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France vows to reform 'unreadable' labour laws

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France vows to reform 'unreadable' labour laws
Will a reform of France's labour laws provoke protests? Photo: AFP
13:25 CEST+02:00
France will move to reform its notoriusly complex system of labour laws, the country's PM said on Wednesday, but not until 2016. There may be trouble ahead.

Prime Minister Manuel Valls said on Wednesday that lawmakers would vote next year on reforms to simplify France's "overly
complex" labour laws.

Speaking after the release of a report on possible reforms to the laws governing the labour market in the eurozone's second-biggest economy, Valls said the current code was "at times unreadable".

The prime minister said however the proposed reforms would not affect the legal basis of France's 35-hour working week, which is regularly criticised by the centre-right opposition but cherished by the governing Socialists.

The reforms would give "more flexibility, but not less protection" to workers, Valls said.

He was speaking after the release of a report on possible reforms to the laws governing the labour market.

The move may not go down well with France's powerful labour unions, who have a history of calling strikes when any mention of labour reform is being discussed.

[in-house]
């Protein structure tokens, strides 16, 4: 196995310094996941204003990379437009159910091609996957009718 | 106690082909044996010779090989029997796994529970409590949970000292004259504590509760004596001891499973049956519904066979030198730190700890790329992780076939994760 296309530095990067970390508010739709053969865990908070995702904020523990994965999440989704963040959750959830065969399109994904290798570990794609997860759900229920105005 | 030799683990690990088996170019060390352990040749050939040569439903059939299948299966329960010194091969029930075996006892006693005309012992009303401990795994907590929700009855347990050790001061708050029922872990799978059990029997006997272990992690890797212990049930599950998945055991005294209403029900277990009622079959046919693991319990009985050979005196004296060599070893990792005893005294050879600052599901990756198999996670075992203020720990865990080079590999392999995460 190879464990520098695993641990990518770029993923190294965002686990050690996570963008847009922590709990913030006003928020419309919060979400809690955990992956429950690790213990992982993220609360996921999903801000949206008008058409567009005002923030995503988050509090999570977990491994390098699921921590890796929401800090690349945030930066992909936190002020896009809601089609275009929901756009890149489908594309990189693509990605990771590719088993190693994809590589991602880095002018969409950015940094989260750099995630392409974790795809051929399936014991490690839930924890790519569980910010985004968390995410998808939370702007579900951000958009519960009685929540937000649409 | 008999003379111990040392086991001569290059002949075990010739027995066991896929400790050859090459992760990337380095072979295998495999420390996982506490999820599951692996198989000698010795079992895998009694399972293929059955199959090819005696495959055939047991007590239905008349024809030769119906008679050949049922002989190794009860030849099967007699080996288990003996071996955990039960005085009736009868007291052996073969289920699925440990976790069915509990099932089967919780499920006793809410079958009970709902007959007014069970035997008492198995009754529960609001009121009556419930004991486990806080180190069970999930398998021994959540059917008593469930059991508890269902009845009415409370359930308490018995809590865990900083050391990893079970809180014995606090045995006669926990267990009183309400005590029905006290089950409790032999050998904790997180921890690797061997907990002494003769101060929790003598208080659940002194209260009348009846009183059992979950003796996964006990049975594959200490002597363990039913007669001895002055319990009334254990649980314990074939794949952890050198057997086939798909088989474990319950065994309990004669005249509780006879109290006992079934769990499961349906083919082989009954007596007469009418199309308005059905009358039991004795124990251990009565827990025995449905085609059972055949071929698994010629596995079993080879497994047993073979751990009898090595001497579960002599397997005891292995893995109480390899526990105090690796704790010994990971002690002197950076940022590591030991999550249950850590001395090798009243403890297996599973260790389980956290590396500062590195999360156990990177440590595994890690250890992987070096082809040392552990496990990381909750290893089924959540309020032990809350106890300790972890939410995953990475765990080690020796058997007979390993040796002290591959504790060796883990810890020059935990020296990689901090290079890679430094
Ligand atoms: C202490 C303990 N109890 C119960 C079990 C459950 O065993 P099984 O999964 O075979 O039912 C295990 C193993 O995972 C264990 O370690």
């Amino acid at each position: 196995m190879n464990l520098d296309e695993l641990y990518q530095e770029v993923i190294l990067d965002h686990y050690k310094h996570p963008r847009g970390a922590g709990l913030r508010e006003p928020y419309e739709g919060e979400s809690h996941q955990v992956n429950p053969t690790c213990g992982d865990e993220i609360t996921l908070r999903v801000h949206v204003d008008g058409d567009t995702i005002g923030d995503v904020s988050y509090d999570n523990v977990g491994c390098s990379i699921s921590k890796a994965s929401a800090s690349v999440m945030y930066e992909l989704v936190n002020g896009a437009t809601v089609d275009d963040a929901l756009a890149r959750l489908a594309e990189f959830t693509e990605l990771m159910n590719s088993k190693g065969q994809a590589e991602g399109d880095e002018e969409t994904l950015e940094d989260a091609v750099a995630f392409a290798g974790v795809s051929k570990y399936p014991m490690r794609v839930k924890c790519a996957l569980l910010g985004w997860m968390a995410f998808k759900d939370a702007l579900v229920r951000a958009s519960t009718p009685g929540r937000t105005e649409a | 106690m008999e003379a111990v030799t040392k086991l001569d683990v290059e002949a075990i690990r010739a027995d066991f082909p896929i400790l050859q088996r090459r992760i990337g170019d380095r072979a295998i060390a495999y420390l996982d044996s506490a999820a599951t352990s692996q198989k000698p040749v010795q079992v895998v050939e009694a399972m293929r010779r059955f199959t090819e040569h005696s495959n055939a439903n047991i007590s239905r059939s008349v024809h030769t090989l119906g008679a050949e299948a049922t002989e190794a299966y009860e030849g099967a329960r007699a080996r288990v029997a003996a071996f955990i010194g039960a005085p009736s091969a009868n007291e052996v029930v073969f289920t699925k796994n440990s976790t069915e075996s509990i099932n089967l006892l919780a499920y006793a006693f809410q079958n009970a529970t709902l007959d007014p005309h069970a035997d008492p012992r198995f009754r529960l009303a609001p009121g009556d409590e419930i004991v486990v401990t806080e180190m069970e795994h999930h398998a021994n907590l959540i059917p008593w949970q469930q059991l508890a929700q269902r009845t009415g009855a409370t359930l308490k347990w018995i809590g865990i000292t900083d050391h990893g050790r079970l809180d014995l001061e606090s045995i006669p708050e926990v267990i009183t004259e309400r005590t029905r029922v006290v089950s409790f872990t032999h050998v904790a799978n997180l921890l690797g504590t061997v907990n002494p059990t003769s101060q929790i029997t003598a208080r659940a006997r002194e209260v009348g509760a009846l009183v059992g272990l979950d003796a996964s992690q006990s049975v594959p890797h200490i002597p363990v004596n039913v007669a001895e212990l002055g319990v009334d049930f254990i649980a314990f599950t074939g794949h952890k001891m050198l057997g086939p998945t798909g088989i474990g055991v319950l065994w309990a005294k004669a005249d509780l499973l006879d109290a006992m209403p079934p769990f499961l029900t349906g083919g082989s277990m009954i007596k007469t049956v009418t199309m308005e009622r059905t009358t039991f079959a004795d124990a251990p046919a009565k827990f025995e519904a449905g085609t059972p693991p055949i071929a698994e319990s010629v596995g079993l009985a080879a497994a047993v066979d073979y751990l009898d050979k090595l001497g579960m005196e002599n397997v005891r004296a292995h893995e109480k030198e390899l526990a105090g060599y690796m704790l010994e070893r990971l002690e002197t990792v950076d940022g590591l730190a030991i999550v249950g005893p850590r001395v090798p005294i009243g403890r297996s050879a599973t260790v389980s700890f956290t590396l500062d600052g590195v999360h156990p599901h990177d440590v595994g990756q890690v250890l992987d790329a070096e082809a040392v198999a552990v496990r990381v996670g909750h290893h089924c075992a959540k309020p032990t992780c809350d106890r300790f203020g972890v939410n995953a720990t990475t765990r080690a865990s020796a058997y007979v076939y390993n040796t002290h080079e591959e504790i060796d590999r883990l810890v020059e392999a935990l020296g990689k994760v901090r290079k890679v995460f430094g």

Some have predicted there may be some strife ahead.

Many analysts and economists have long believed France was in desperate need of reforming its labour laws in order to free up the jobs market.

But consecutive governments have been tentative to say the least.

In April this year, the economic think-tankOECD published a report in which it urged France to"simplify" life, and specificially pointed to the 3,000 page Code de Travail.

The OECD, who presented their report to France's Finance Minister Michel Sapin, said the government really needs make reform of the labour market its top priority.

It criticised the “strong protection” afforded to those workers on long open-ended contracts which is “hindering mobility” and the country's notorious 3,000- page long labour code which it says "restricts flexibility in both the private and public sectors".

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